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Humber Hawk and Super Snipe (1957 - 1967)

Last updated 6 July 2015

 
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Stately luxo-barge, effortless performance in Snipe straight-six form
Four-cylinder Hawk far less refined

Introduction

The 1957 Humber Hawk was a very different car to the one that it replaced. It was underpinned by a new unitary construction stucture, and was now clearly a product of the late-1950s, and not one based on a pre-war car. It was claimed to be the largest bodyshell being built in the UK at the time, and it certainly was big compared with the opposition.

It was powered by a 2267cc overhead valve engine from the previous generation of Hawk, giving 83mph from its 73bhp. Series II cars had disc brakes, but the biggest change to the family came with the Series IV of 1964, when the cabin changed to a sleeker profile with more glass, echoing the changes made to the Hillman Super Minx Series III.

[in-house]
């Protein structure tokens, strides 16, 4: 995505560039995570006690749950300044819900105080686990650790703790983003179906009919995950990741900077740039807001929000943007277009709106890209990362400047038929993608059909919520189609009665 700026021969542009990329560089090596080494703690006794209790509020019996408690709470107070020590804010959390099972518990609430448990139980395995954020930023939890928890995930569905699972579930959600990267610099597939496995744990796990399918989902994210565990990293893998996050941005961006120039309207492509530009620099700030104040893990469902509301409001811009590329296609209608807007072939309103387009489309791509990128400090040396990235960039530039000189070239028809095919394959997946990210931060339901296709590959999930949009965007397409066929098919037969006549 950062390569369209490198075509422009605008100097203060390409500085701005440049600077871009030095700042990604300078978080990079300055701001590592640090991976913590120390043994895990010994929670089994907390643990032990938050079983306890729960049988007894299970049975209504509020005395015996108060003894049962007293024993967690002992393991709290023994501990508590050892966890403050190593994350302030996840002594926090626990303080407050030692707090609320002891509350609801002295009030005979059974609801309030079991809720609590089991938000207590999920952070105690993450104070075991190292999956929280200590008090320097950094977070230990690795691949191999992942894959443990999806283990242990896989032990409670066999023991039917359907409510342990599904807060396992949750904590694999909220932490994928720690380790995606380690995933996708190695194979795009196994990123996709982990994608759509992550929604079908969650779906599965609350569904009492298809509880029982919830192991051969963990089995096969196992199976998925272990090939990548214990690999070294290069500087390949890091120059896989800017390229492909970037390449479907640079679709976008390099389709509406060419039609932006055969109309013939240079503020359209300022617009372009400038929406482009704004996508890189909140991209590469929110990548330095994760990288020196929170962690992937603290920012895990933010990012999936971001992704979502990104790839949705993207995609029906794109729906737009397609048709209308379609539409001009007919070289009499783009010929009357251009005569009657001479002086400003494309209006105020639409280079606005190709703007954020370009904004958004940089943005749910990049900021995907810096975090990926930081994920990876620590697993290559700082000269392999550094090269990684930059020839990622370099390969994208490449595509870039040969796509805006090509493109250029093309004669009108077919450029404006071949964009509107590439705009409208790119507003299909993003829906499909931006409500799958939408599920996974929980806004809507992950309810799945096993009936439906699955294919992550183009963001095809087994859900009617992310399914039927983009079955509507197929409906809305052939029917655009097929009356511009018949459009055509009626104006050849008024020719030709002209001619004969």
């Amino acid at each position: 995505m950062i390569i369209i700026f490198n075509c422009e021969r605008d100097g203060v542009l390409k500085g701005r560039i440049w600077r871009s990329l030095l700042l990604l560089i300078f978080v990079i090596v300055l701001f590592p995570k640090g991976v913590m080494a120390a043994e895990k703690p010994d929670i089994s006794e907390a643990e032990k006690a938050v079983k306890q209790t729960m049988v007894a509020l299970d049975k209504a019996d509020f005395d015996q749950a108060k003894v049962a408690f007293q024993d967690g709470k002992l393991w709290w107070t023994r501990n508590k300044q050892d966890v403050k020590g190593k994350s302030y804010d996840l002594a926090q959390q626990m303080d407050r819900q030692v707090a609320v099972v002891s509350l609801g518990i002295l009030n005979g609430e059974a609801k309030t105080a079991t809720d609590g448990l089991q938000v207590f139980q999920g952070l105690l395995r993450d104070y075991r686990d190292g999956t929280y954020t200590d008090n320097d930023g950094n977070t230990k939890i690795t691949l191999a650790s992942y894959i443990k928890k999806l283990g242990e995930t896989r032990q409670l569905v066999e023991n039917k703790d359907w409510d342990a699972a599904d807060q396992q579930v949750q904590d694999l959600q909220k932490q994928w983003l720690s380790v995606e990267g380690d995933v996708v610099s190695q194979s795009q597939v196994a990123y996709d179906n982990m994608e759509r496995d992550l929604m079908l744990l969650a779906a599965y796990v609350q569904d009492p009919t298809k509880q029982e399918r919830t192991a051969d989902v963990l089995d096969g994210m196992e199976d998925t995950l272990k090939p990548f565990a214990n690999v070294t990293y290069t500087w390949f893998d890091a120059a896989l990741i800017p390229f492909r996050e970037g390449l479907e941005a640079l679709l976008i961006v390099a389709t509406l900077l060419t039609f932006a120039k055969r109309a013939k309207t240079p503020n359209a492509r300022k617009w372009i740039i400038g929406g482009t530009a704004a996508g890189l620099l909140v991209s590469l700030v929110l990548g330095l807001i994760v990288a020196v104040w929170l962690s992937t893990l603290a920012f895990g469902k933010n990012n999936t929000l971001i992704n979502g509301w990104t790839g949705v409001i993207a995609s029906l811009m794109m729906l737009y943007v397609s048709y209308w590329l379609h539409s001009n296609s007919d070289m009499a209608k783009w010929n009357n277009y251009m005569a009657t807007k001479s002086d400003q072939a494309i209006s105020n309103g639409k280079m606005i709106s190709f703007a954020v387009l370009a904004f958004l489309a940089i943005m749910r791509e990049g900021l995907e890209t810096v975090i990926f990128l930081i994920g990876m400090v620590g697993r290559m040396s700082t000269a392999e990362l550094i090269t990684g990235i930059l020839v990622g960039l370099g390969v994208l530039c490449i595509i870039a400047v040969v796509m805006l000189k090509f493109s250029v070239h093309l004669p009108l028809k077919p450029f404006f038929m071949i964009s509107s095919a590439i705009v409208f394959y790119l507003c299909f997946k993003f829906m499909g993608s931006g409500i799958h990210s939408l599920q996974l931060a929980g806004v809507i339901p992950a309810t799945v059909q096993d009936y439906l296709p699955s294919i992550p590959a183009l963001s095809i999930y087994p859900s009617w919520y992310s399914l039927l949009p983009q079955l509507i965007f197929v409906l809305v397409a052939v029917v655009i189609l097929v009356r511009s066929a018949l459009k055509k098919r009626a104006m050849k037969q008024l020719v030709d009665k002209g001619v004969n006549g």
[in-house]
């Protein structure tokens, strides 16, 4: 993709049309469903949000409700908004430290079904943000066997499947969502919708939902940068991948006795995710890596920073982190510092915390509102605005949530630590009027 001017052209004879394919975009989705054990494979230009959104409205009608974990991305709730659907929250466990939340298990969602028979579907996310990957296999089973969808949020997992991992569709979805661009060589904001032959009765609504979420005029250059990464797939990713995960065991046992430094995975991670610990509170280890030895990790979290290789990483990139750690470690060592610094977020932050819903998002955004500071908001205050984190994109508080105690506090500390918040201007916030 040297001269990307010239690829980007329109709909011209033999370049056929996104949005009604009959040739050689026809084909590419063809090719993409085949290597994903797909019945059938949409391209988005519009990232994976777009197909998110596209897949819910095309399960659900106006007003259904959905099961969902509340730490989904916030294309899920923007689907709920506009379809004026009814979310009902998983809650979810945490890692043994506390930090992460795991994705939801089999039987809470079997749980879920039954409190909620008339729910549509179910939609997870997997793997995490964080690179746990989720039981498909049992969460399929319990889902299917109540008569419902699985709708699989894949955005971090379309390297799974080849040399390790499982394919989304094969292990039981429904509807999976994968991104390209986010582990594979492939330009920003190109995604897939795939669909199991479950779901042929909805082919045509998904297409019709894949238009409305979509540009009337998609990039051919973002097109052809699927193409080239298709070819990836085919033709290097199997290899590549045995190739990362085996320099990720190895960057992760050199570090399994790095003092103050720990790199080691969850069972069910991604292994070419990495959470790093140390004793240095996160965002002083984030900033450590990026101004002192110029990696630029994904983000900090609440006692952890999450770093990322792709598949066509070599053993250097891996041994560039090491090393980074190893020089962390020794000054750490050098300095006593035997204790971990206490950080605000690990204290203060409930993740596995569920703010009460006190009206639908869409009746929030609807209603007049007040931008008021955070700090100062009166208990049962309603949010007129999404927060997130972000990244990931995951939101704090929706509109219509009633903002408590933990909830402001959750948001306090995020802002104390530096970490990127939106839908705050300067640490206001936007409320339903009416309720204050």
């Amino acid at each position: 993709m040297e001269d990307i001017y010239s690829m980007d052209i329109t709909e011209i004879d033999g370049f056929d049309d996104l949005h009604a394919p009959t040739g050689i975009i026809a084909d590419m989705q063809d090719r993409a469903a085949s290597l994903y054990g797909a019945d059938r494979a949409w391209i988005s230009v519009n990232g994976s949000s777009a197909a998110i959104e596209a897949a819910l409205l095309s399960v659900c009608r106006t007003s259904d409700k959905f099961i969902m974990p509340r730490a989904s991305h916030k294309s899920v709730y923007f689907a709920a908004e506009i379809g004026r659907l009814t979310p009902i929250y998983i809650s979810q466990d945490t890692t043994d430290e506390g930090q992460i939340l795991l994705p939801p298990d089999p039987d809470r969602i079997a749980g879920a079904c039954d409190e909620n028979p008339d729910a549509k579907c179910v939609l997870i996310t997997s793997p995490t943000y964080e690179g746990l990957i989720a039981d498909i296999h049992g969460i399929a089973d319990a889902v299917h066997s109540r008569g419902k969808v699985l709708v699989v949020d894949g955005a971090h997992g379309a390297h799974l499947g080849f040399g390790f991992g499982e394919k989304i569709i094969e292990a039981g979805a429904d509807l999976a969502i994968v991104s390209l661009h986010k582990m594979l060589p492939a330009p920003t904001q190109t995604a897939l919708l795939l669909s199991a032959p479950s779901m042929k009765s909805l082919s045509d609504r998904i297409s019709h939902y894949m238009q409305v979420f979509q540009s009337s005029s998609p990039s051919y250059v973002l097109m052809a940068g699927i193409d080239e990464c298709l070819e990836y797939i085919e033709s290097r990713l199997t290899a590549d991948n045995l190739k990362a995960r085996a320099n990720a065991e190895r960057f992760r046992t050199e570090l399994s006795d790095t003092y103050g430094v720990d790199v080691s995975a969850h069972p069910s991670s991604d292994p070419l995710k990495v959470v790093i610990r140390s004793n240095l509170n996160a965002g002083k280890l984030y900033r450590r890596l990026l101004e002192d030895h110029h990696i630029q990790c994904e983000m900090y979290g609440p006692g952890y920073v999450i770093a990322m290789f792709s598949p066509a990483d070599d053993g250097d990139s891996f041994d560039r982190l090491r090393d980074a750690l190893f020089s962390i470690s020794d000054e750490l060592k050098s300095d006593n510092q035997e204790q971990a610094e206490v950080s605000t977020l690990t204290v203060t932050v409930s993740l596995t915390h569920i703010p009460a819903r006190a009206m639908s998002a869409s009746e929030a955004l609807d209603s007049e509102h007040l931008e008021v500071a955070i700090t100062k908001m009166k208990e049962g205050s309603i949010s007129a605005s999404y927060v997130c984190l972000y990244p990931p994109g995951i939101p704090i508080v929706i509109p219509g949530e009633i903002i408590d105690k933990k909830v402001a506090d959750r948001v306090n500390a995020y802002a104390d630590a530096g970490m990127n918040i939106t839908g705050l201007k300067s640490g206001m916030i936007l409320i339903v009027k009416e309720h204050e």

The Hawk body was also shared with the Humber Super Snipe, launched a year later in 1958. The main difference between this and the Hawk was that the Super Snipe was powered by a six-cylinder engine, and had a more luxurious interior. The original 1958 Series Super Snipe had a 2651cc six-cylinder engine, which rose to 2965cc the following year. For 1960 the nose was smartly restyled with quadheadlamps, one of the first British cars to have this arrangement. The final Super Snipes were built in 1967 and were (eventually and partially) replaced by the Chrysler 180.

Next: Specifications
 

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